> guess at what the user is trying to point us to.

Ahem...

I'm, envisioning such a system will attract a lot of people who are interested in improving this particular aspect of Libreoffice, and you will have an *army* of *volunterr* triagers (for these bugs) that not only are motivated to do a good job, but already have everything they need to do the work (ie, they have Office installed, etc)...
Comment 17 Charles 2013-11-15 18:36:56 UTC
(In reply to comment #13)
>> What this Feature Request is about is a new, simple and *separate*
>> *interface* to the *existing* bug system, intended only for reporting
>> compatibility issues with Microsoft Office file formats. And this same
>> interface should be used when interacting with these specific bug types (ie,
>> if a reporter is asked for more info, when they get the email and click the
>> link, it takes them to the *simplified* interface as opposed to the main bug
>> tracking system).

> That would mean rewriting a huge part of what bugzilla does. As we are
> currently with 3 people (semi-)active working on the BSA, I don't see the
> manpower to create *another* gui. So in my opinion this isn't feasable.

Well, that is another thing entirely...

I was just imagining a web page that acquires the necessary bits and has hooks to auto-fill in the back-end fields in the existing system.

But maybe it is much more complicated than I was thinking...

> I *really* hope a lot of people would quit talking what we should do and do
> it themselves, because I see a lot of ideas being discussed and all failing
> because nobody *does* it.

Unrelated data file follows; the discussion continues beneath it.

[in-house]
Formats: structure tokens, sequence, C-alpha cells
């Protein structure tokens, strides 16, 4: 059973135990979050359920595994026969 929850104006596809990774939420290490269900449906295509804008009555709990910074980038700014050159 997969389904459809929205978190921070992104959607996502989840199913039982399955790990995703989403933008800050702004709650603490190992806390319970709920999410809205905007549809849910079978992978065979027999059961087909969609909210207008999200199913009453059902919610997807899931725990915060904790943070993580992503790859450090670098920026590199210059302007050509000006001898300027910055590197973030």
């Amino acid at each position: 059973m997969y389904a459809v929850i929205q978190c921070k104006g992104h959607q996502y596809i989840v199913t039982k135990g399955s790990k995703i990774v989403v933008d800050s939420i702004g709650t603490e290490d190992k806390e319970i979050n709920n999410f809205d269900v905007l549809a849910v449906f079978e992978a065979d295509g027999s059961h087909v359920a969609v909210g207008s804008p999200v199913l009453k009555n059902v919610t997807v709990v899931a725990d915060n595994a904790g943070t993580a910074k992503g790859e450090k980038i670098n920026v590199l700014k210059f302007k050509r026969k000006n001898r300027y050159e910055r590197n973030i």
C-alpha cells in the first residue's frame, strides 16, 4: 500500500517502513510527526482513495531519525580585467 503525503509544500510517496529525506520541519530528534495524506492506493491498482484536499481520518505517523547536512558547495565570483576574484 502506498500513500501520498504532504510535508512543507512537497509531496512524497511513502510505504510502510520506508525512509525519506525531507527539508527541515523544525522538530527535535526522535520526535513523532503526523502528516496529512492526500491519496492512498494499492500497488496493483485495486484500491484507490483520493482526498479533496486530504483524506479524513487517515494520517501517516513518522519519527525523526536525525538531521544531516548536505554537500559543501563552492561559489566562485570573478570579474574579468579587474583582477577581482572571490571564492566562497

If I was a programmer and had the ability, I would...
Comment 18 Charles 2013-11-15 18:39:05 UTC
(In reply to comment #14)
> (In reply to comment #12)
> > > As for registering - we've already seen trolls even with
> > > registration and some people have been banned because of it. A much
> > > better solution is to get openID working so they don't have to have
> > > so many accounts - and this is currently being looked into.
> > 
> > Yeah, and then you still have the problems of people who will never use
> > OpenID, or who wouldn't know hot to use it if they wanted to.
> 
> Anyone who has an account with
> - Gmail
> - Facebook
> - Livejournal
> - Launchpad
> - (and others)...
> 
> ..already has an OpenID account.
> 
> Think of it as "an email address that can function like an account". No
> account setup necessary, just log in and go.

Oh, ok... didn't know I had one... ;)
Comment 19 Joel Madero 2013-11-15 19:12:26 UTC
Again this bug should be closed and the conversation moved to the mailing list IMHO
Comment 20 Thomas Lendo 2018-06-17 19:18:42 UTC
Closing this bug according to comment 19 after nearly 5 years. Maybe on the mailing list there is more interest for it. And it's not a bug LibreOffice can resolve directly in the program.